Why comparing Gina Haspel to Robert Bork doesn't work

The debate over whether Gina Haspel should be the next CIA Director is pitting civil libertarians against supporters who believe her resume speaks for itself. Kentucky Senator Rand Paul is promising to filibuster Haspel’s nomination because he thinks her involvement in the CIA’s waterboarding program is beyond troublesome. Paul explained his position further in Politico:


Direct participation in the program itself would be disqualifying enough for me, but appointing someone who also helped push for destroying evidence of that program to run one of the most powerful organizations in the world should not be acceptable to Congress.

At the end of the day, does this sound like what you would want from someone in a position of incredible power—much of which is hidden from the public? Without hesitation, I say no.

Haspel’s defenders in the GOP and conservative media want her to get a full and fair hearing, likening (somehow) Paul’s abrasive criticism to how Democrats felt about Robert Bork during the 1980’s. Rich Lowry at National Review believes Haspel deserves to be CIA director because the nation’s failings on torture shouldn’t fall on someone who was basically just doing her job.

The interrogation program began when al-Qaida operative Abu Zubaydah was captured in March 2002. At the time, we believed another attack was imminent, and preventing it had an urgency fueled by raw memories of an event that was literally yesterday’s news.

In light of this pervasive feeling, it’s unsurprising that a broad political consensus supported doing what was necessary to get information from captured al-Qaida leaders. The CIA repeatedly briefed select congressional leaders, especially the top Republicans and Democrats on the intelligence committees. By all accounts, the program met with assent…

In the cold light of day, we would have handled all of this differently. The Bush administration shouldn’t have been as aggressive in its legal interpretations. We should have realized that we had more time to play with, and that the program itself would become a black mark on our reputation overseas and such a domestic flashpoint that we would basically lose all ability to interrogate detainees (droning became the preferred alternative).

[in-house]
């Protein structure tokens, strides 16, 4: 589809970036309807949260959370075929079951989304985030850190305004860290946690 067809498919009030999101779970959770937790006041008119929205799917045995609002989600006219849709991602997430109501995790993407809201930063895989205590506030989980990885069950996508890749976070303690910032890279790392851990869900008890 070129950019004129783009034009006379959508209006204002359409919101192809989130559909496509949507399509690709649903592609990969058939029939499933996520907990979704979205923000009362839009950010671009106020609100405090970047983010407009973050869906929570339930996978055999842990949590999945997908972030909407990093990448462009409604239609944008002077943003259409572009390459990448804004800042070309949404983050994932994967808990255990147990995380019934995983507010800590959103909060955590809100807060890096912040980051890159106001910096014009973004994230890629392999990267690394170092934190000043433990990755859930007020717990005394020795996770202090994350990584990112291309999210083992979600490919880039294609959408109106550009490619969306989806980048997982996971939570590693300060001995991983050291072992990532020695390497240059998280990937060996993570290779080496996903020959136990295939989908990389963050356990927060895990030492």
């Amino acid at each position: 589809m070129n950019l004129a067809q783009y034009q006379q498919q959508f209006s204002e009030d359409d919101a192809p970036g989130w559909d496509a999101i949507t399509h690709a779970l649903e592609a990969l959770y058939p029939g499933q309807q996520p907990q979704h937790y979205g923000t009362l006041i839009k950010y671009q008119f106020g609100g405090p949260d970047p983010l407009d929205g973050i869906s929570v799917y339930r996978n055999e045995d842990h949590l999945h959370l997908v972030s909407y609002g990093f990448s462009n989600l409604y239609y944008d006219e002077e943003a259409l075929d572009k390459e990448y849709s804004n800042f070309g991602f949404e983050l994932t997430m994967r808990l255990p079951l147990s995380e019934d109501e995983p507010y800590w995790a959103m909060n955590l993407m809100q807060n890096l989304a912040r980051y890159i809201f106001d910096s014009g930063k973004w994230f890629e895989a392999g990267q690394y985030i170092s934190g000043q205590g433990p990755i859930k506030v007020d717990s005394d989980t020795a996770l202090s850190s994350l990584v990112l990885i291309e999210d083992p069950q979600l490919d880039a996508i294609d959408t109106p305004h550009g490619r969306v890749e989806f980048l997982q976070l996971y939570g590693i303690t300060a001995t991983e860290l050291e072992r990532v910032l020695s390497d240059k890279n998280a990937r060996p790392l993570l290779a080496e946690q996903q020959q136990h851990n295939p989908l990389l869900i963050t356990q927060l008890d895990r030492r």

But this was a national failing, and at a time when we understandably believed we were in a race to prevent another atrocity on our shores.


Bork, for those who need a reminder, saw his nomination scuttled over his view on abortion (or, at least, that’s what I was taught in high school) and other conservative viewpoints. Massachusetts Senator Ted Kennedy complained on the Senate floor Bork was too opposed to civil rights and civil liberties. It’s possible Kennedy was also referring to Bork’s support of Barry Goldwater, as William F. Buckley noted in a 2004 National Review article. Buckley gave context to Bork’s support of Goldwater, he was apparently trying to throw a bone towards someone in the Yale international relations department who had also listed himself as a Goldwater supporter.

Yet, Lowry appears to now be pointing out Bork’s role in Richard Nixon’s Saturday Night Massacre, since Bork was acting Attorney General, as why he failed to make it to the Supreme Court. It’s an interesting switch in arguments on Bork’s failed nomination, and its connection with the idea Haspel was just “following orders” over the CIA torture program.